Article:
Haddock Veronique
(Courtesy of Greg Ziegenfuss, Executive Chef at Butler’s Pantry)

  • 4 (6-8 ounce) haddock filets
  • salt and pepper to taste
  • 1 cup dry white wine
  • juice and zest on 1 lemon
  • 1 cup clam juice or seafood stock
  • 2 tablespoons unsalted butter
  • 2 tablespoons finely chopped shallots
  • 1 teaspoon minced garlic
  • 1 cup heavy cream
  • 1 tablespoon fresh chopped tarragon
  • 1/2 cup each red and green grapes, halved

Lightly season filets with salt and pepper. Place filets in a single layer on a shallow sauté pan. Combine the wine lemon juice, lemon zest and clam juice; then pour over the fish. Place over a medium high heat and bring to a boil, reduce to a simmer, cover and simmer until fish is almost cooked, about 4 minutes.

Remove fish and place in a baking dish to keep warm. Bring the poaching liquid to a boil; reduce by half, strain through a fine mesh strainer. In a small saucepan melt butter; add shallots and garlic, sauté for about a minute. Whisk in flour to form a blonde roux; cook for 2 minutes. Slowly whisk in reduced poaching liquid and bring to a boil. Stir in heavy cream, cook for 3 more minutes. Remove from heat, stir in tarragon, taste and adjust seasoning with salt and pepper.  Pour sauce over filets, top with grapes and place in the broiler for about a minute or until sauce begins to lightly brown.  Serve immediately. Makes 4 servings.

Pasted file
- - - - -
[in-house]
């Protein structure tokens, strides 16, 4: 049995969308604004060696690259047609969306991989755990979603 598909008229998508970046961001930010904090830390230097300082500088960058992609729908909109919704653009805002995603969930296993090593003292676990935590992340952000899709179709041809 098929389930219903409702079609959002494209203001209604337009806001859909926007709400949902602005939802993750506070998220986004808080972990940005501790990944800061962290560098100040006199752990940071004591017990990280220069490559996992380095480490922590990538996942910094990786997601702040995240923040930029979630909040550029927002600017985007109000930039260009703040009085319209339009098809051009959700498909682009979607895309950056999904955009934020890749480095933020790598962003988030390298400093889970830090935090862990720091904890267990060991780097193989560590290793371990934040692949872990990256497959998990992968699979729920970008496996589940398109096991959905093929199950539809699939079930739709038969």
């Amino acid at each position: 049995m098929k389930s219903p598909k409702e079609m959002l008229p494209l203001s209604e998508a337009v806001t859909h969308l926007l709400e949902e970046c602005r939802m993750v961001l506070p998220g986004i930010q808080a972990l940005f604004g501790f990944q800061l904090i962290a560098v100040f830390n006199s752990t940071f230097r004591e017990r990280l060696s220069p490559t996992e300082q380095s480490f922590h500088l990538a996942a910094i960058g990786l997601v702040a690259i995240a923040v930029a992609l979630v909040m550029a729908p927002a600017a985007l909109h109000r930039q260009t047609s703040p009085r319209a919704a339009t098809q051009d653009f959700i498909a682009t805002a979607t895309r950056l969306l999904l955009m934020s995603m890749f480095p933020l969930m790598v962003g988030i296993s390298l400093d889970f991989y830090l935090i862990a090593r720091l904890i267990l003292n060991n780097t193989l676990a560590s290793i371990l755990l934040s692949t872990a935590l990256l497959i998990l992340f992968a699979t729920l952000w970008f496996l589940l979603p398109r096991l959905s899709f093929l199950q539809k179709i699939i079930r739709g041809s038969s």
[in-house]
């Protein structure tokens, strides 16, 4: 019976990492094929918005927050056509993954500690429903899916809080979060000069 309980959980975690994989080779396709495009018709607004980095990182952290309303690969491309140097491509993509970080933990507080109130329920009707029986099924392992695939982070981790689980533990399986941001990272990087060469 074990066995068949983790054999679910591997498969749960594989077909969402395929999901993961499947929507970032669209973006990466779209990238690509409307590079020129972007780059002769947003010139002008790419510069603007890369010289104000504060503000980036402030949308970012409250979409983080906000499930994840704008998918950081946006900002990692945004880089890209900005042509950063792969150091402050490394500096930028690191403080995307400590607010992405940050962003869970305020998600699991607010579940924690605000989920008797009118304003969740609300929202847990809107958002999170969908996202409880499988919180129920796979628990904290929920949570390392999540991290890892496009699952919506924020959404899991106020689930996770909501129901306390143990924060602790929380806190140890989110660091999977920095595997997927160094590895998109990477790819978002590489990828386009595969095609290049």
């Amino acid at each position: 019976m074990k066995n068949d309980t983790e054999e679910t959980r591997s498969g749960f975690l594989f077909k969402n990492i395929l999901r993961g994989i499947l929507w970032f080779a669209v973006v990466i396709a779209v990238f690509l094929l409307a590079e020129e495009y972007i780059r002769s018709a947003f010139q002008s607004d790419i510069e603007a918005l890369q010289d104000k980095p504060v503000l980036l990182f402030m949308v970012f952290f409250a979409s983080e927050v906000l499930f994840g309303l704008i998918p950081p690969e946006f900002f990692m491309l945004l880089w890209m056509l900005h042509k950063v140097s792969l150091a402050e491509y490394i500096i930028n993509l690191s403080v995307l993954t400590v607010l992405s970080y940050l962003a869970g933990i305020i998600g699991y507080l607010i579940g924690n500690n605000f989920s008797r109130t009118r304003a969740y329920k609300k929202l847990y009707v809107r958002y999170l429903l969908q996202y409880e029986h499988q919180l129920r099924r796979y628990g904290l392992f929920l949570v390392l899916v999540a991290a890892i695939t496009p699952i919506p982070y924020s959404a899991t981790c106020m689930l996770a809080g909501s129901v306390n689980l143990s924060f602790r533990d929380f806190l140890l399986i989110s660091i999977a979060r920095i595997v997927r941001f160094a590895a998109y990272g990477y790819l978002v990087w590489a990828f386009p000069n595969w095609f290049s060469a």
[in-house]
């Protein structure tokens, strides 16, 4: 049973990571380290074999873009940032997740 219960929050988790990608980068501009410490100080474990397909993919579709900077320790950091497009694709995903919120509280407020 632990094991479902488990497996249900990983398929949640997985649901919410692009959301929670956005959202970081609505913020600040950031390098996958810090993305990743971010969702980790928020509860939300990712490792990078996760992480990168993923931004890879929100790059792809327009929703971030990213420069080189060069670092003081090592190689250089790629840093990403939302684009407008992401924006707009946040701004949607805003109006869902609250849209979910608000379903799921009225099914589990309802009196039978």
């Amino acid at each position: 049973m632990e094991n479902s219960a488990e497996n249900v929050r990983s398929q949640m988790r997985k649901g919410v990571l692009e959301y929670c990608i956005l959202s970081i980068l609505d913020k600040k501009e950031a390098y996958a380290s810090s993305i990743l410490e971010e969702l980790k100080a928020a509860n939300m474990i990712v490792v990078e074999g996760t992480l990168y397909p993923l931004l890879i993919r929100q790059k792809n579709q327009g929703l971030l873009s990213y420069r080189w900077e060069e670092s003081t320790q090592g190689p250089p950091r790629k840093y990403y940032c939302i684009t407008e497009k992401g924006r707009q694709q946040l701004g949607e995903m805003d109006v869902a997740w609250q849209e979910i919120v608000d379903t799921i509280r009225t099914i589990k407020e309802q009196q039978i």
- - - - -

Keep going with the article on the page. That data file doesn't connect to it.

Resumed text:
Roman Punch was part of the eleven course meal served on the Titanic. It was also a popular Victorian recipe and appears in the 19th century handwritten recipe collection of Virginia Campbell, housed at the Campbell House Museum.

Roman Punch
(Courtesy of The Campbell House Museum and Suzanne Corbett, Food Historian) 

  • 1 cup cold water
  • 1 cup white sugar
  • 4 large lemons
  • 1 large orange
  • 3 egg whites
  • 6 ozs. champagne or sparkling wine

Place water in a heavy saucepan over a low heat; sprinkle in sugar and swirl until it dissolves. Bring to a boil for five minutes. Grate zest of lemons and oranges and add to sugar water mixture. Squeeze juice form lemons and orange, and add to sugar mixture. Let stand until cool. Beat  egg whites with a whisk until foamy, but not to the soft peak stage. Add to sugar / juice mixture. Strain into a non-aluminum container, add champagne and freeze. When mixture begins to freeze, stir occasionally until completely frozen. Cover. Serve scooped into small glass bowls or saucer champagne glasses. Serves 4. Will kept in the freezer for several days.

Boards

More »
Got a question? Something on your mind? Talk to your community, directly.
Note Article
Just a short thought to get the word out quickly about anything in your neighborhood.
Share something with your neighbors.What's on your mind?What's on your mind?Make an announcement, speak your mind, or sell somethingPost something
See more »